Still, curiouser and curiouser, I worked my way through the topsy-turvy of site lay-outs and widgets and plug-ins and global shipping rates and faster shipping times, and safe checkouts, logistics and analytics, and a massive amount of commerce and product writing, story writing, editing, and graphic design, and styling illustrations and finding images, and writing press releases and newsletters and terms & conditions and following the latest on GDPR rules and other online shopping laws and registering trademarks and domain names….and I did it with a commitment to my goal: let story drive commerce. 


You see, I wanted to treat e-commerce like writing a book and create a safe, happy place for people to shop a well-merchandised edit fitting to the lives and style of my store’s characters. A place where I could use my creative and conceptual skills to create a harmonious shopping experience, develop story ideas, write, create whimsical shopping edits, select the exact right products for my site’s story. I knew that I would never be able to become the person who lured people in with clickbait or blog about popular or controversial topics that might come up in Google search for increased traffic’s sake. I didn’t want to use freebies or continuous discounts to gain followers. Markus and I didn’t want our site and products to become investor’s tools, marching towards exit, so we bootstrapped and invested our own money.


But the more I wandered, the more the road never seemed to end, its pathways twisting and turning in different directions on different days. Personal blogs shifted to social platforms, words and photos had to take the backseat as short 15 second videos moved to the forefront, thoughtful comments turned into emoji-filled requests from fake accounts shouting, “I love it, I love you, post here!” (I do very well in the fake account segment). Algorithms took the steering wheel, dictating what someone saw where. I always seemed two-and-a-half steps behind. That’s the thing, isn’t it? When you try to keep up in a place where haste predominates, and everything seems to happen ‘just in time,’ you keep catching up rather than putting one foot in front of the other. So, I grew taller, smaller, and morphed into whatever was needed to make my site and social media pages commercially viable. Posting pics, stories, product information, hash-tagging all the way, while listening to the continuous song, “Will you, won’t you, will you, won’t you, will you join the dance?”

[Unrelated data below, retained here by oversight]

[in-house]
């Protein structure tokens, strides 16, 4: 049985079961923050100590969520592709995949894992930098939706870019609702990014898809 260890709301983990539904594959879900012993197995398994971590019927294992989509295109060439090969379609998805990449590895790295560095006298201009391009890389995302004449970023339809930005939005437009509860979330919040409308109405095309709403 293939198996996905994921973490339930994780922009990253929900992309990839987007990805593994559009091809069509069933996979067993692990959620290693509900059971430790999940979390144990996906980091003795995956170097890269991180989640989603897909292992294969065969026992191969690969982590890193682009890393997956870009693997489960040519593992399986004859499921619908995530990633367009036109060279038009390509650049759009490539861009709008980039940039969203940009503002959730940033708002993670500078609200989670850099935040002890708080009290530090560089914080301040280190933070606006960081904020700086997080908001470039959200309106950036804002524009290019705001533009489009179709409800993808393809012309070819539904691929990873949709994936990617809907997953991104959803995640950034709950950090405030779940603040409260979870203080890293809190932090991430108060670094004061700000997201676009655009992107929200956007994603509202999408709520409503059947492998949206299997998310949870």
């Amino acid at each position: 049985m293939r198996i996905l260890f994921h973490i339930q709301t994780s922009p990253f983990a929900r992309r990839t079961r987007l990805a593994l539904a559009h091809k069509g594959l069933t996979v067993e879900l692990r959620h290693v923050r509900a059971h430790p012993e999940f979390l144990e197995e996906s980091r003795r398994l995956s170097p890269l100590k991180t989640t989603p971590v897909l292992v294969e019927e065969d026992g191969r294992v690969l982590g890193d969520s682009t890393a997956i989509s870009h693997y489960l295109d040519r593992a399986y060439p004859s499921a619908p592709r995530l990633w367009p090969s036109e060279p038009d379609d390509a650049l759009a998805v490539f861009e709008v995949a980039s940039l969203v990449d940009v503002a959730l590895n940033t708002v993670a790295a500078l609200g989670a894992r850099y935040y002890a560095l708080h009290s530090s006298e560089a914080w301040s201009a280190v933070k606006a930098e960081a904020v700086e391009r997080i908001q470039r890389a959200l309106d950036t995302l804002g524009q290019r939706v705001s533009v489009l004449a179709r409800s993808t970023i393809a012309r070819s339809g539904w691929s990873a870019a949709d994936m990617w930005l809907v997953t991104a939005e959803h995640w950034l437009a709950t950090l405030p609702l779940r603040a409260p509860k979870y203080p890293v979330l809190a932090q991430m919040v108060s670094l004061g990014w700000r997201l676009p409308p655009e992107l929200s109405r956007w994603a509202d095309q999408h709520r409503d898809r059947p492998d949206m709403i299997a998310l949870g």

And yes, I danced. To the whims of Algorithm, Bot, and AI; those three mad monarchs, sentencing before the verdict, keeping my site away from my audience. To win the dance battle, I just had to write more content, write more newsletters, buy more new products, answer more product and shipping questions, write more product texts, make more graphics, fix all website issues, find new plug-ins, boost more Instagram posts, write more social media captions, and make more Google, Facebook, and Instagram ads. I battled the results of ongoing stress: eye-infections, teeth infections, chronic hives, dizzy spells, I slept with a teeth protector because of my continuous teeth grinding. It didn’t matter. Whatever was needed to be dealt with to avoid standing still.